A qualitative study of information about available options for childbirth venue and pregnant women's preference for a place of delivery

Midwifery. 2003 Dec;19(4):328-36. doi: 10.1016/s0266-6138(03)00042-1.


Aim: To explore the level of information about possible venues for childbirth among pregnant women, and to establish the midwives' involvement in giving information and helping women to make choices about where they want to give birth.

Design: Qualitative study using tape-recorded unstructured interviews.

Setting: The South East of England.

Participants: 33 pregnant women; 20 planning a hospital birth and 13 planning a home birth recruited between 32 and 42 weeks of pregnancy.

Findings: Women planning a home birth were well informed about the options available to them, while the majority of those planning a hospital birth were less informed about the availability of home birth and assumed that the hospital was the only option. Midwives did not initiate the discussion of availability of home birth but supported those who already knew and asked for it.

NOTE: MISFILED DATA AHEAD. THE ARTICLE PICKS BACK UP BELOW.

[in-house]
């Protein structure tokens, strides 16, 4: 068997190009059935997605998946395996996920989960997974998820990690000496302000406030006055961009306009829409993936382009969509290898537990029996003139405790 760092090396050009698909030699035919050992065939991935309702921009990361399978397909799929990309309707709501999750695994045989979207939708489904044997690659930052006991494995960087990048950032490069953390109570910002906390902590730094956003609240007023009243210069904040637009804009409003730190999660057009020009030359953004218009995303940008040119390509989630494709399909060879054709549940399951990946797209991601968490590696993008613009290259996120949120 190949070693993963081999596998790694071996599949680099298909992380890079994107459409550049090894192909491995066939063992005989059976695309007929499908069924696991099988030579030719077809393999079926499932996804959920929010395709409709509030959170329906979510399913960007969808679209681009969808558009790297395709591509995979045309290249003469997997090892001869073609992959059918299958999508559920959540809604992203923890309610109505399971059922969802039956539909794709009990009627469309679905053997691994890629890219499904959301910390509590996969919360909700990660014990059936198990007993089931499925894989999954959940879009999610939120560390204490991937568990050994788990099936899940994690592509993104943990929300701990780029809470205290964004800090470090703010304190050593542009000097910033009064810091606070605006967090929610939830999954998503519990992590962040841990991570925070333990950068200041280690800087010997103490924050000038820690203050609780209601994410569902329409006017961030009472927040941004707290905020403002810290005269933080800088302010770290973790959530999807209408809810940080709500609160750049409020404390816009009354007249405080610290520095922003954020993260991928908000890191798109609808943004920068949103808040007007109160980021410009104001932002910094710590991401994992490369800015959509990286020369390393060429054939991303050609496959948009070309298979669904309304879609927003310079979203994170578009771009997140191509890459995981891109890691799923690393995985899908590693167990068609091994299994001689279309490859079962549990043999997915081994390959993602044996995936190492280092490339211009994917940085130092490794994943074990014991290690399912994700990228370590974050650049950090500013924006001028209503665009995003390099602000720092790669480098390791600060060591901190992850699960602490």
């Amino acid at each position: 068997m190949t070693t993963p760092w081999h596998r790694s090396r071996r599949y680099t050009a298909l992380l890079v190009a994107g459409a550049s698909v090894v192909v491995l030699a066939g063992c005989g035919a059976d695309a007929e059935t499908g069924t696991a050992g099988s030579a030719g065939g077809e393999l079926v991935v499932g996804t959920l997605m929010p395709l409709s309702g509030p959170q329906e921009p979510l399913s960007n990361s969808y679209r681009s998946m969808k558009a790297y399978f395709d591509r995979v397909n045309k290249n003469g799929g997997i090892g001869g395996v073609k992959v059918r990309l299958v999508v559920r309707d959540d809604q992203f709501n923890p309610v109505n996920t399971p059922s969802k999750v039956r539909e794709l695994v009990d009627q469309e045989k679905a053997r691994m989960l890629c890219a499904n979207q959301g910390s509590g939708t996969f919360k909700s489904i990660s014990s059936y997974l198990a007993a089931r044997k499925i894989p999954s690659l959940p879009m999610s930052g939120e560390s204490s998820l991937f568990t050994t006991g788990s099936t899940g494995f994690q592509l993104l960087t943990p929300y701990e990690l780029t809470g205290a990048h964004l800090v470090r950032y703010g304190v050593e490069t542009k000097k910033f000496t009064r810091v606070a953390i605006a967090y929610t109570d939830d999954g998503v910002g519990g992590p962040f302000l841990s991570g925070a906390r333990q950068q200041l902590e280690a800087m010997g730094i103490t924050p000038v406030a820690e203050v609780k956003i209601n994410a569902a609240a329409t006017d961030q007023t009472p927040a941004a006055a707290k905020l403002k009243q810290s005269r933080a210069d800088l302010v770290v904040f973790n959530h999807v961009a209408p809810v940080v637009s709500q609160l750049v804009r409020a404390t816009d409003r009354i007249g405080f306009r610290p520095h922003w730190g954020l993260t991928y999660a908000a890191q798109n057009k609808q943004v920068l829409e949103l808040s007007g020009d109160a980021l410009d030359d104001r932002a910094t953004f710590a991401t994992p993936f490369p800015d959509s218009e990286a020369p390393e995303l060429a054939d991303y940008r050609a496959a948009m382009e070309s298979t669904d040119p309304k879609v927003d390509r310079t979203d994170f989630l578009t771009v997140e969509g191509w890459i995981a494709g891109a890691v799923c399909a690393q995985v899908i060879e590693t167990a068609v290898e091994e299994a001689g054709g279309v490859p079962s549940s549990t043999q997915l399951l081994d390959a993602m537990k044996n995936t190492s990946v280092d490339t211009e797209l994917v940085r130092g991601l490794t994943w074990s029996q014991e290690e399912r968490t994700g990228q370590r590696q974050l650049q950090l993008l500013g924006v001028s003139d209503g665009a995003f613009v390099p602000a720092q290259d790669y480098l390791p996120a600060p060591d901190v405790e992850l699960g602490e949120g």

Conclusions: Almost a decade after the adoption of Changing Childbirth (DoH 1993) recommendations as policy in England there is still evidence of lack of information among pregnant women regarding services available to them. In this study the midwives' reluctance to inform women about home birth as a possible venue for childbirth, has been demonstrated.

Publication types

  • Research Support, Non-U.S. Gov't

MeSH terms

  • Adult
  • Decision Making
  • Delivery, Obstetric / methods
  • Delivery, Obstetric / nursing
  • Delivery, Obstetric / psychology*
  • England
  • Female
  • Home Childbirth / psychology
  • Humans
  • Midwifery / standards*
  • Mothers / education
  • Mothers / psychology*
  • Nurse's Role*
  • Nurse-Patient Relations*
  • Nursing Methodology Research
  • Pregnancy
  • Social Support
  • Surveys and Questionnaires